In the Summer of 1949 sounds of homespun music, clapping hands and shouts of Amen ascended into the night at the north end of our town. A tent meeting was underway.
Things about tents fascinate me. My mother-in-law’s Danish mom – Grandma Sadie – called up memories as a settlers’ daughter. People from Denmark are evidently tough. The family spent their first winter in Montana living in a tent. Sadie’s beguiling reflection, “but it was a pretty mild winter” prompted a reflection of my own; ‘there can be no such thing as a mild winter in Montana – in a tent.’
In my adult years, while living in a tropical region, I bought a weathered six-man camping tent. A patch in the roof presumably marked the spot where the tusk of an elephant punctured the dwelling. The agitated mammal, I was told, raised the edge of the tent off the ground before moving on.
In the ‘1940s and ‘50s open tents seated fifty to a hundred people and served the purposes of transient American preachers. Our visiting preacher, a lady minister oversaw with the aid of her husband, the tent’s inauguration on a vacant lot. A sawdust floor, wooden folding chairs, worn hymnals and a guitar or perhaps accordion completed the setting. The tent’s older visitors kept hand-held fans in easy reach. The preaching was Bible-centered, the messages vigorously delivered, the singing pulsing with strength.
Clyde and Thelma began attending the meetings with my sister, brother and me in tow. The music, preaching and testimonials seemed to usher in the Presence. The family never tired of experiencing the nearness of God in the company of other Jesus followers.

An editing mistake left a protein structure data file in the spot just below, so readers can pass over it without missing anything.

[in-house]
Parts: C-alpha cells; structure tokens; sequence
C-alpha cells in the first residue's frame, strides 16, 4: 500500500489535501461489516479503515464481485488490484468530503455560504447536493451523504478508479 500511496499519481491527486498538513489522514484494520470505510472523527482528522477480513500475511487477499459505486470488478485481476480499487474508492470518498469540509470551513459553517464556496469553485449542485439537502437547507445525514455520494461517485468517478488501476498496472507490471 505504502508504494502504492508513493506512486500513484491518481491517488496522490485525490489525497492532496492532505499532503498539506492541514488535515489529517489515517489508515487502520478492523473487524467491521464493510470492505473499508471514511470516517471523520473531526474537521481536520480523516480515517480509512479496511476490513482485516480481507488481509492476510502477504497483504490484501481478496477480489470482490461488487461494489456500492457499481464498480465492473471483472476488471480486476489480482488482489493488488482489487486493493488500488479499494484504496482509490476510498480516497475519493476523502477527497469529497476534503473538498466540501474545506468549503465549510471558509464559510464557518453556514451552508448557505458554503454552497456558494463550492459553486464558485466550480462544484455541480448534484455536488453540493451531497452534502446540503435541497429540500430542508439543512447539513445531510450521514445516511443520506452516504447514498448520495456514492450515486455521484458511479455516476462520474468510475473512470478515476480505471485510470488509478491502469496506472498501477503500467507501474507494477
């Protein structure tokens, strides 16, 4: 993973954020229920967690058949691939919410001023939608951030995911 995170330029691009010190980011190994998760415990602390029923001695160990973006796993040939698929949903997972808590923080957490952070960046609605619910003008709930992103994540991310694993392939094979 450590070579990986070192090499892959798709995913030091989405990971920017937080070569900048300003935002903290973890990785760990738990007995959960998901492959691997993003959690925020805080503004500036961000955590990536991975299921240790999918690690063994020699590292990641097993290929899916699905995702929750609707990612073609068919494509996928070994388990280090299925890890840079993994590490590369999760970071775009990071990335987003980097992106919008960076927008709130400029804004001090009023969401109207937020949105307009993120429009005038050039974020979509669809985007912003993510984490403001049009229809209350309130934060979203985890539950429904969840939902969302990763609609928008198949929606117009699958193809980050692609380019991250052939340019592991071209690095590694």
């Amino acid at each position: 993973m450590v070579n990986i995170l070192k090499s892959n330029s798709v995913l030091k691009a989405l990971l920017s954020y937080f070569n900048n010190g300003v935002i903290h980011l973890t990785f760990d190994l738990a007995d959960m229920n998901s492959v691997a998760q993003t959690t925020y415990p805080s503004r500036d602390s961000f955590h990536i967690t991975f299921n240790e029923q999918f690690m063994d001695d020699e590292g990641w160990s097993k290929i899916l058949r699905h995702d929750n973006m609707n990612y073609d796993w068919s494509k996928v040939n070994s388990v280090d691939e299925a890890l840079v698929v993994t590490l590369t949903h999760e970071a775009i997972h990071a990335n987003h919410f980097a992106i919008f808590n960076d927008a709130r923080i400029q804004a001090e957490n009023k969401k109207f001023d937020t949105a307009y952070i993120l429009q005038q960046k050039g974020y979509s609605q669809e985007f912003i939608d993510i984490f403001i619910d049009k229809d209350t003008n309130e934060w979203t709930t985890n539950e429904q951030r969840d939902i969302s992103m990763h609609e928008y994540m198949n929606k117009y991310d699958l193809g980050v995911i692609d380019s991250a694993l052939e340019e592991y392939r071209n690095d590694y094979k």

After a few weeks of conducting meetings the minister and her husband felt drawn to remain in our Northeastern Oklahoma town. They rented a vacant building. The Living Way Tabernacle became our church home.
After the polio experience my left leg was fitted with a knee to shoe brace. In my fifth year the brace came off for good. I was active without it and, lacking the benefit of therapy coaches in that era, my folks simply retired the brace. My limp became a little more pronounced from that time.
Support structures and supportive people. Good things to have in our lives. They are wonderfully provided (some would say from above) to help meet real needs, to make up the lack. It’s true that personal betterment can sometimes actually be hindered through over-support. That is, when a kind of assistance or a certain level of it is no longer appropriate.
Still, help is needed by all of us, through all of life. Different types of help and in differing amounts, for different seasons. Prematurely withdrawing support (as with braces) may damage or hinder progress along a road to wellness. Or, at least, better mobility.
I fell in love at age five. Her name was Opaline. She was beautiful. Even in braces. . Especially in braces.
©2015 Jerry Lout